Cost-benefit theory cannot explain the inverse relationship between education and fertility behavior among developed countries. The purpose of this paper is to examine psychological factors in fertility decisions, focusing on the number of children and determinants involved in the decision to have three or more children.
Two empirical models were employed utilizing data from the Japanese General Social Survey of 2005 and 2006. An ordered logit model was used to examine how educational background impacts the number of children people choose to have. A logit model focused on psychological factors was used to investigate the effect of the burden of childcare on the decision to have more children.
The probability of a third birth declines as the number of years of education increases for women, but not for men. Women whose mothers were housewives tended to have fewer children, whereas women who live in families and are homeowners were likely to have more children. For women, the most influential factor in the decision to have a child was awareness of childrearing costs. Men from higher-class, higher-income families tended to have more children.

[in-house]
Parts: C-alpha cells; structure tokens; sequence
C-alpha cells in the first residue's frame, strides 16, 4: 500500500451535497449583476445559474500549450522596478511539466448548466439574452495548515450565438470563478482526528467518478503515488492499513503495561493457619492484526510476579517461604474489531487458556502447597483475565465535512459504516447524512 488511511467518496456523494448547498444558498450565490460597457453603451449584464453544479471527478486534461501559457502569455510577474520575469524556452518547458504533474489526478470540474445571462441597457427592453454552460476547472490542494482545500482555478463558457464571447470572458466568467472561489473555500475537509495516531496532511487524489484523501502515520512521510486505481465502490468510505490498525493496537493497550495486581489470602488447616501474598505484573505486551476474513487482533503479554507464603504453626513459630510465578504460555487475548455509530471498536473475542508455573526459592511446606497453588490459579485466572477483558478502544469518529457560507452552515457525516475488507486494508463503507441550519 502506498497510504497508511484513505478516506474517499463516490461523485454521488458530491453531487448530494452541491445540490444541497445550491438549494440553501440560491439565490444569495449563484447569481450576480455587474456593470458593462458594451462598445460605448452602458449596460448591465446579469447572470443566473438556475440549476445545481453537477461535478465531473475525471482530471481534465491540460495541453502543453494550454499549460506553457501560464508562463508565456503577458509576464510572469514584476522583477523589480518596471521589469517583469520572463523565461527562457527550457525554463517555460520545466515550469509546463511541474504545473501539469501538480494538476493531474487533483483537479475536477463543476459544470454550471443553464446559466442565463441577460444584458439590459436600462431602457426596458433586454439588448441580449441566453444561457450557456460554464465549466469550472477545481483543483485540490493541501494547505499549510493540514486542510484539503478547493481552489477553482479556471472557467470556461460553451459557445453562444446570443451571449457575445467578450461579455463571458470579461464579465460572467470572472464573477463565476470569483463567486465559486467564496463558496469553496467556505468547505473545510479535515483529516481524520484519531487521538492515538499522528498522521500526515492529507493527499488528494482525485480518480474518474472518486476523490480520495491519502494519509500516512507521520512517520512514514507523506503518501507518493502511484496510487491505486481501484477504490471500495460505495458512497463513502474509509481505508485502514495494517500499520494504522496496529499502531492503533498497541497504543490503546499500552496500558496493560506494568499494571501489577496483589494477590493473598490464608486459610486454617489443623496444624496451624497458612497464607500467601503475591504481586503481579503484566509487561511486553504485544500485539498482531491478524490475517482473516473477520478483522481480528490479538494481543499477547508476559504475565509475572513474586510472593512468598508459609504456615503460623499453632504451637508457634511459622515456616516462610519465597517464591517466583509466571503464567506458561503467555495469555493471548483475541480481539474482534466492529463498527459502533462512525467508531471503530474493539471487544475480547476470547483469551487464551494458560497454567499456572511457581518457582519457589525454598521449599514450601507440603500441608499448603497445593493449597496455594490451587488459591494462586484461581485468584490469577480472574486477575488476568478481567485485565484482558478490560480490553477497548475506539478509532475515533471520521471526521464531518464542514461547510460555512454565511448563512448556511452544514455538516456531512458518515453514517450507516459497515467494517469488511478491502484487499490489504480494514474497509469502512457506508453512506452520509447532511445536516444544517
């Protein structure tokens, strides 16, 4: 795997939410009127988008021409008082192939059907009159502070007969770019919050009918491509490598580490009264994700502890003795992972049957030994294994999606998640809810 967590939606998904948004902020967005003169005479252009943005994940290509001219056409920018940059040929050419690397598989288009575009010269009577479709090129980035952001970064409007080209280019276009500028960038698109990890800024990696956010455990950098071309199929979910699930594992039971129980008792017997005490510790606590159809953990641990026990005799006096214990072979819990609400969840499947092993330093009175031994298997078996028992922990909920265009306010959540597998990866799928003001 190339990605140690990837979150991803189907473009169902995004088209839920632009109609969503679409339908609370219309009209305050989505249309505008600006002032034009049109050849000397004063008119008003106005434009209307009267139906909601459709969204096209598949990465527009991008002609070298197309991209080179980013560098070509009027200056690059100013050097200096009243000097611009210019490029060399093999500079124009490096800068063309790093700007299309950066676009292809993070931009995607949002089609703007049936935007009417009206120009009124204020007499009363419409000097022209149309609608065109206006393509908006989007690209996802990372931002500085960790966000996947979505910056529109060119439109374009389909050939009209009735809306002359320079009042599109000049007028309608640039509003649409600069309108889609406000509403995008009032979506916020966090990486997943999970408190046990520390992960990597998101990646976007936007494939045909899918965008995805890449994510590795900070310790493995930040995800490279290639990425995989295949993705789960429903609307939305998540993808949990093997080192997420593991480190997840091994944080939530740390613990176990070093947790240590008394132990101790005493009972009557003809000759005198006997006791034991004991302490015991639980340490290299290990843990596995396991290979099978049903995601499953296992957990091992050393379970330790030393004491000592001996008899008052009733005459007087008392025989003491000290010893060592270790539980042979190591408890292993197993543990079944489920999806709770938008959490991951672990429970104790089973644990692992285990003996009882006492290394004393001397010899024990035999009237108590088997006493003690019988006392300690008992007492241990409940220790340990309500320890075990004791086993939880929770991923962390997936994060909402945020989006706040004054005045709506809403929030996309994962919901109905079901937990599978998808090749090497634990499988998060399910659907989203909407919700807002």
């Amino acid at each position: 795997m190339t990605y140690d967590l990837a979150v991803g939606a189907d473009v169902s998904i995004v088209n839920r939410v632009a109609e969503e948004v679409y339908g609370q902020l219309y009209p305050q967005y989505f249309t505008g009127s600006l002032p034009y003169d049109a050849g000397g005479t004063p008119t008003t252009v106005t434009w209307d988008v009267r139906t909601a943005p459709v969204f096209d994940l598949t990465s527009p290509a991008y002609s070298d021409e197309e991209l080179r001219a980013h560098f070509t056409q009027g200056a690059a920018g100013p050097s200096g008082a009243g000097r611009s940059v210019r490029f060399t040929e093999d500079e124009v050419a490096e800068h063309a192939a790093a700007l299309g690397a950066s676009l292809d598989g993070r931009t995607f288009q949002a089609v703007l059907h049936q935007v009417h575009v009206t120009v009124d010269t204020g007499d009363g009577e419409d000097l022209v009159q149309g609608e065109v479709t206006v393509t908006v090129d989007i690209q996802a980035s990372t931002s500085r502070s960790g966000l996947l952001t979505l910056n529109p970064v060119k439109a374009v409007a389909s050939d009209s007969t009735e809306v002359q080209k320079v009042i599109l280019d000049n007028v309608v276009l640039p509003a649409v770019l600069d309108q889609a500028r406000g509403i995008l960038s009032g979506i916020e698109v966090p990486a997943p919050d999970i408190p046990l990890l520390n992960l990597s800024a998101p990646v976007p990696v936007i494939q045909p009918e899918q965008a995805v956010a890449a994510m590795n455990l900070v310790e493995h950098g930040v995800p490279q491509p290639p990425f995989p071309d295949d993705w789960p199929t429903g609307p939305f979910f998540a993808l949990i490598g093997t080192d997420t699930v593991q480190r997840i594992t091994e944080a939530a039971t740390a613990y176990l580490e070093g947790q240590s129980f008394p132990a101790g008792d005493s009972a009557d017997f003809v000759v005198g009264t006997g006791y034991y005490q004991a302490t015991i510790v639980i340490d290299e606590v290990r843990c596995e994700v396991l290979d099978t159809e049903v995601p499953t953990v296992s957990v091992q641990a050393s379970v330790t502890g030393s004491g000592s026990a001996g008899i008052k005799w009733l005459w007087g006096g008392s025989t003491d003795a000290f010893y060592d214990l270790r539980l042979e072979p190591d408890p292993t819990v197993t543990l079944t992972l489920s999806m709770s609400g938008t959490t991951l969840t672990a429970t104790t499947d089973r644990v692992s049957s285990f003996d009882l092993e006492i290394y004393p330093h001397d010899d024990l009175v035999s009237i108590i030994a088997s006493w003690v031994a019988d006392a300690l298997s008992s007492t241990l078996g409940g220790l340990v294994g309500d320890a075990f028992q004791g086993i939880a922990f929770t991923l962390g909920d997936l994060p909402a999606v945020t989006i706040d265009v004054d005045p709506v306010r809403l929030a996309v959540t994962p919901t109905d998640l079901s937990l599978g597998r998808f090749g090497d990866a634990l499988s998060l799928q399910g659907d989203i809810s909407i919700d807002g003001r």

The analysis indicates that maternal leave or systemic re-employment support can impact a woman’s decision to have a child.
The inverse relationship between women’s fertility behavior and education can be partially explained by the awareness among educated women of the duties and burdens of childrearing.
This study contributes to practical information concerning the role of psychological factors in fertility decisions.
The Japanese General Social Surveys (JGSS) are designed and carried out at the Institute of Regional Studies at the Osaka University of Commerce in collaboration with the Institute of Social Science at the University of Tokyo under the direction of Ichiro TANIOKA, Michio NITTA, Noriko IWAI and Tokio YASUDA. The project is financially assisted by Gakujutsu Frontier Grant from the Japanese Ministry of Education, Culture, Sports, Science and Technology for 1999-2008 academic years, and the data sets are compiled and distributed by SSJ Data Archive, Center for Social Research and Data Archives, Institute of Social Science, the University of Tokyo. This research was partially supported by the Ministry of Education, Science, Sports and Culture, Grant-in-Aid for Scientific Research (C), No. 16K01907,2016-2019.
Nozaki, Y. (2017), "The effects of higher education on childrearing fertility behavior in Japan", International Journal of Social Economics, Vol. 44 No. 5, pp. 653-669. https://doi.org/10.1108/IJSE-12-2014-0246
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